‘Long Overdue’: Australian Jewish Leaders Welcome Expected Extradition of Accused Pedophile

Australia's Jewish community, whose Zionist convictions were shaken by Malka Leifer's decade on the run, welcome Israeli court ruling with cautious relief

Judy Maltz
Judy Maltz
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Malka Leifer, center, being brought to court in Jerusalem, February 2018.
Malka Leifer, center, being brought to court in Jerusalem, February 2018. Credit: Mahmoud Illean/AP
Judy Maltz
Judy Maltz

Leaders of the Jewish community of Australia on Wednesday welcomed an Israeli court ruling that paves the way for the extradition of accused pedophile Malka Leifer but questioned why it took so long.

The Jerusalem District Court ruled on Tuesday that Leifer – indicted in Australia on 74 counts of rape and sexual assault – is mentally fit to stand trial. The former principal of a religious school for girls in Melbourne had fled to Israel in 2008, after she was charged. In 2014,  Australia requested her extradition after she was located by Israeli police. She has since claimed that she is mentally unfit to stand trial.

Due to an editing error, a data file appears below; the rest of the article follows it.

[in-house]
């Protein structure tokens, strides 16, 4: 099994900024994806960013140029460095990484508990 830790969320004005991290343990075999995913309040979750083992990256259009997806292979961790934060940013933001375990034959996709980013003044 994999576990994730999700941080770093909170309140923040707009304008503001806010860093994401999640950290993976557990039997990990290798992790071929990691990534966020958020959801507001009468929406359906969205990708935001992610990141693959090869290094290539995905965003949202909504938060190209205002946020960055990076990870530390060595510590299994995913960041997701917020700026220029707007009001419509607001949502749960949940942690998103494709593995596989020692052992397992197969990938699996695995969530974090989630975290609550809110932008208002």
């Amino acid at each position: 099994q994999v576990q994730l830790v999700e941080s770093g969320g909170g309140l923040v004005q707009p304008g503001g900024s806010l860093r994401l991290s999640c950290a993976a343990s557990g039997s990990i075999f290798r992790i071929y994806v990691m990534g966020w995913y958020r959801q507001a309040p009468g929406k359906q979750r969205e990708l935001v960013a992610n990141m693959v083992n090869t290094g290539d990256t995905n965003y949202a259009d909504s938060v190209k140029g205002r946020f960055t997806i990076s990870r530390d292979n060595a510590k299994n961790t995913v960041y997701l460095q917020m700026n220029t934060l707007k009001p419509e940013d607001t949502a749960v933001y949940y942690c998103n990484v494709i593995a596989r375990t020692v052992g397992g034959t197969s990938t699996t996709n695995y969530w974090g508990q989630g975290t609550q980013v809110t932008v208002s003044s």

The case has severely strained Israel’s relations with the usually very supportive Australian Jewish community.

Peter Wertheim, co-chief executive officer of the Executive Council of Australian Jewry, said the Israeli court ruling marks “a long-awaited and long-overdue milestone” in the quest to bring Leifer to justice in Australia.

He noted that “for far too long,” justice has been “delayed and denied” to Leifer’s alleged victims – former pupils at her school. “We have moved closer to that goal, but we are not there yet,” said Wertheim, in an email to Haaretz.

The date for Leifer’s next court session is July 20. Even if the court denies an expected appeal against her extradition, there may be other hurdles to overcome,  he said, such as complications in transporting her to Australia because of the coronavirus pandemic.